Home orchards will benefit from spring maintenance
Spring will soon be here! We have much to look
forward to wildflowers along the roadsides, flowers in our
gardens, and fruit in our orchards. Spring and early summer are
important for our home orchards. Good practices now will benefit
the trees all year.
Citrus is really on our minds right now. When the danger of a
major freeze has passed, it will finally be safe to prune them
back to live wood. If you are not sure where to make your
pruning cuts, wait until they leaf out.
Your trees may look worse than they really are. We have seen
some trees that will require cutting back to just above the
graft. If the rootball was protected, these trees should put on
five to six feet of growth by the end of the year.
Fertilize citrus every four to six weeks through August with a
balanced organic fertilizer such as Microlife. Specialty citrus
fertilizers are available such as Nelson's Citrus-Avocado
fertilizer if you prefer. Always apply fertilizers in accordance
with the package directions. Too much fertilizer can do more
harm than none at all.
Leaf miners will lay their eggs on citrus leaves when they are
about the size of a mouse's ear. Leaf miner damage is mostly
cosmetic, but if it bothers you it can be treated naturally by
spraying spinosad or neem oil during the active growing season.
Spray every two week, alternate the products, and be sure to
follow all package directions for mixing, application and
disposal of any unused mix.
If you see any signs of
scale, treat with an
mixed at one teaspoon per gallon of water. You have to catch
them in their crawling stage, so apply the spray at 7 to 10 days
intervals for several treatments.
fruit trees such as peaches, plums, pears and apples
should have had their major pruning done already. The next task
will be to thin the fruit. Thinning should be done when the
fruits are about the size of a small marble. Use the width of
your hand across the knuckles as a guide. Remove all but one
fruit in each cluster and thin until there is a hand's width
between the fruits down each limb. Thinning reduces the number
of fruits, but increases the size and quality of individual
fruits. Thinning is difficult for gardeners that are new to
fruit culture, but the results will convince you that it is
All citrus and fruits should be mulched with a good quality
Mulch moderates soil temperature and preserves
moisture as well as reducing competition from turf and weeds.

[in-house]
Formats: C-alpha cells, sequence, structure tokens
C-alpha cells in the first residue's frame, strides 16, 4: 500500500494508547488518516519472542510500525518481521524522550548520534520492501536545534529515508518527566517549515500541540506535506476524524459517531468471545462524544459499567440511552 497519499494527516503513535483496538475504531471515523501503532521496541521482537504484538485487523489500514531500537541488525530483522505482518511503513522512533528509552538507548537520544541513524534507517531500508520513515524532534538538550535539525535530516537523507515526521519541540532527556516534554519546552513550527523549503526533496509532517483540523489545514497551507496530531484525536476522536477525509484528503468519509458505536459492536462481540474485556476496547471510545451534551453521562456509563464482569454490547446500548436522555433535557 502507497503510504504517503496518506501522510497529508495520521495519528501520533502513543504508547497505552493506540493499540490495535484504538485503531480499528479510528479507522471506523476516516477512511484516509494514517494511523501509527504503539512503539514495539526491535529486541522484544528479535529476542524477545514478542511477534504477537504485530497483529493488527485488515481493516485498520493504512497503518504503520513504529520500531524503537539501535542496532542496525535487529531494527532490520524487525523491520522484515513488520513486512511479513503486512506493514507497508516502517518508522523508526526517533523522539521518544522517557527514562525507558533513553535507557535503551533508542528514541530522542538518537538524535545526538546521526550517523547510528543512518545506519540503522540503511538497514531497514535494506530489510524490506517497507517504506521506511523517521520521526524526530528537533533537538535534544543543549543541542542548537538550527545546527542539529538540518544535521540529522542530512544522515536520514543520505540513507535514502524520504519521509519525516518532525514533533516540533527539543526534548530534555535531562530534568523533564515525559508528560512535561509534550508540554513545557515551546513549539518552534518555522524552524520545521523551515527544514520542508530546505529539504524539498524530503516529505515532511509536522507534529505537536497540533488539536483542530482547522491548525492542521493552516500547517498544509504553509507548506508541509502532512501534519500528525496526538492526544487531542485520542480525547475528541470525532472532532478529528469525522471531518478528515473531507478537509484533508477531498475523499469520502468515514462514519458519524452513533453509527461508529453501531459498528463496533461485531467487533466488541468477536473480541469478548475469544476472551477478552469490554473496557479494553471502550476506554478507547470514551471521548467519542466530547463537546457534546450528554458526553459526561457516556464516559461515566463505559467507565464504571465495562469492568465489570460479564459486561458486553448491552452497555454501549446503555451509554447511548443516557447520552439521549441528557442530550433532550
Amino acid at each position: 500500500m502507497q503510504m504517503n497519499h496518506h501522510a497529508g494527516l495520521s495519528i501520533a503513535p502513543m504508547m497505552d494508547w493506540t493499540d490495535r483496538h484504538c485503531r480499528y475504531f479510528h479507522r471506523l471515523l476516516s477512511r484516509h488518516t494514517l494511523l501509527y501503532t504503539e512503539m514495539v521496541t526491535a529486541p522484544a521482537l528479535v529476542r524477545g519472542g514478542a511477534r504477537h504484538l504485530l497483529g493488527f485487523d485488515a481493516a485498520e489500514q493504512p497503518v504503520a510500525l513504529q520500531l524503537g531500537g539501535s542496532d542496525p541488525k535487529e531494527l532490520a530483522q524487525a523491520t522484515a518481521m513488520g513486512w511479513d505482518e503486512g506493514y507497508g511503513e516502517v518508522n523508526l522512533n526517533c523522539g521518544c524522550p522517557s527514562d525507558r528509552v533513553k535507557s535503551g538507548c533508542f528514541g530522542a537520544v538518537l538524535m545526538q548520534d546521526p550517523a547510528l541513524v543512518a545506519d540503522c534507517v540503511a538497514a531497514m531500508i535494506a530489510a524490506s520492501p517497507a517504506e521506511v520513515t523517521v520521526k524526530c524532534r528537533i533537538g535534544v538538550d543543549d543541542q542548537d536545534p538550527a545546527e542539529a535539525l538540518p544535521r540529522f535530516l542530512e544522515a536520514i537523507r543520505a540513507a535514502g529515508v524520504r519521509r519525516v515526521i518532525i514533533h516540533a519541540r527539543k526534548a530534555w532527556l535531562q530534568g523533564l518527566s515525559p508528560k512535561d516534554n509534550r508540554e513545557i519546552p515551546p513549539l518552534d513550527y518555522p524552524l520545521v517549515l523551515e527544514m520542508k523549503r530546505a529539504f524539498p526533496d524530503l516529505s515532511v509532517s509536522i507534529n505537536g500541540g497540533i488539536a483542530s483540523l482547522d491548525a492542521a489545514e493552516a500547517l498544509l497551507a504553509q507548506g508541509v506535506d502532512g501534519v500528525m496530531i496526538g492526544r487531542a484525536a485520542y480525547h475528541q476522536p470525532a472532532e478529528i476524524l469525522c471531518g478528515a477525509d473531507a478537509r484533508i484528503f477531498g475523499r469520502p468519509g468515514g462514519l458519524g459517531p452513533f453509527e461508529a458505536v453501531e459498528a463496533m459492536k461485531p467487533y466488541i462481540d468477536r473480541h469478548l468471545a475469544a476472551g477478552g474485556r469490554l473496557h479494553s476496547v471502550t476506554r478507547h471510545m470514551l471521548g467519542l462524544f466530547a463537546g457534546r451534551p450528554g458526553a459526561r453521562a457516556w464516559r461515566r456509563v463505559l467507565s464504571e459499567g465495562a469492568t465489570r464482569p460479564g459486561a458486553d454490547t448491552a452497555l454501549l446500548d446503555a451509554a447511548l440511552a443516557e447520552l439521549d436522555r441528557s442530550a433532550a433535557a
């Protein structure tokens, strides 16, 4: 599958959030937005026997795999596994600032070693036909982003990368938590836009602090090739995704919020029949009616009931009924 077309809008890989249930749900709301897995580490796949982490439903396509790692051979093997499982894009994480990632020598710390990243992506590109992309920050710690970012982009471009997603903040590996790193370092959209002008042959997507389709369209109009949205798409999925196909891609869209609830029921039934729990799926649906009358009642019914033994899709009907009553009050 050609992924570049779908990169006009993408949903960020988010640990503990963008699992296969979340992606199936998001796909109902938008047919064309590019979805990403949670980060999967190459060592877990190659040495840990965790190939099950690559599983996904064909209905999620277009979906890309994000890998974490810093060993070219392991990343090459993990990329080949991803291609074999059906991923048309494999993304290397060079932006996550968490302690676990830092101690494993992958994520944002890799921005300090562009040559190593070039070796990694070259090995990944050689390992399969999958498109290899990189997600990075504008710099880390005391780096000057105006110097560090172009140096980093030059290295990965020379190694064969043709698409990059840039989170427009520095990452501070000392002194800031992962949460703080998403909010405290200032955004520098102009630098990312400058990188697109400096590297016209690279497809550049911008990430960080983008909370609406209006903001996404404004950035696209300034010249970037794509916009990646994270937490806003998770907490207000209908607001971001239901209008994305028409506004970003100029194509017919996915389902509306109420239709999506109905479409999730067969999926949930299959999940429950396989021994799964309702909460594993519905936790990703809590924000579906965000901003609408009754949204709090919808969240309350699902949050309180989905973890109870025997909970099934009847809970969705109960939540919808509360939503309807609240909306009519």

You can add one to two inches of compost before you mulch, then
top the compost with the mulch. Mulch all the way past the drip
line of the trees, but do not apply more than three to four
inches total thickness of compost and mulch.
As the temperatures begin to warm up, we will need to increase
watering. Fruit trees do not like to be drought stressed,
especially when maturing a load of fruit. They will drop their
fruit to protect themselves and will generally not perform well.
A deep soaking once a week is more beneficial than frequent
shallow watering. During the hottest part of the summer you may
need to soak them more than once. If you are in doubt, use an
inexpensive moisture meter available at your local nursery or
Fertilizing fruits depends on the family or group. A complete
calendar for fertilizing and maintaining fruits and citrus can
be printed for free from the virtual fruit gardening classroom
www.thegardenacademy.com. Some fruits should never be
fertilized, such as figs. Figs do well with compost and mulch
only. They do not compete well with turf and should be mulched
for their entire dripline.
After the harvest, you will need to be diligent about cleaning
up any fallen fruit at the base of the tree. This fruit can
harbor pests and removing it will help break or reduce the
cycle. You can move the fruit to a bird feeder elsewhere in the
garden. Many species of butterflies and beneficial insects will
enjoy feeding on the rotting fruits.
Home orchard culture can become a very gratifying hobby. Putting
in a little time each spring will result in better production
this summer and healthier trees for years to come.
If you still would like to add to your fruit tree orchard, Urban
Harvest has fruit trees for sale at their Eastside Farmers
Market on March 23. More details of the varieties offered will
be posted on their website
This column is produced by Urban Harvest. Learn about
gardening classes, community gardens and orchards, farmers'
markets, and more at
article was written by Angela Chandler, who is a freelance
garden writer and speaker and Heidi Sheesley who is the owner of
TreeSearch Farms Inc., which is a wholesale grower of
perennials, natives and unique plants. You may contact her at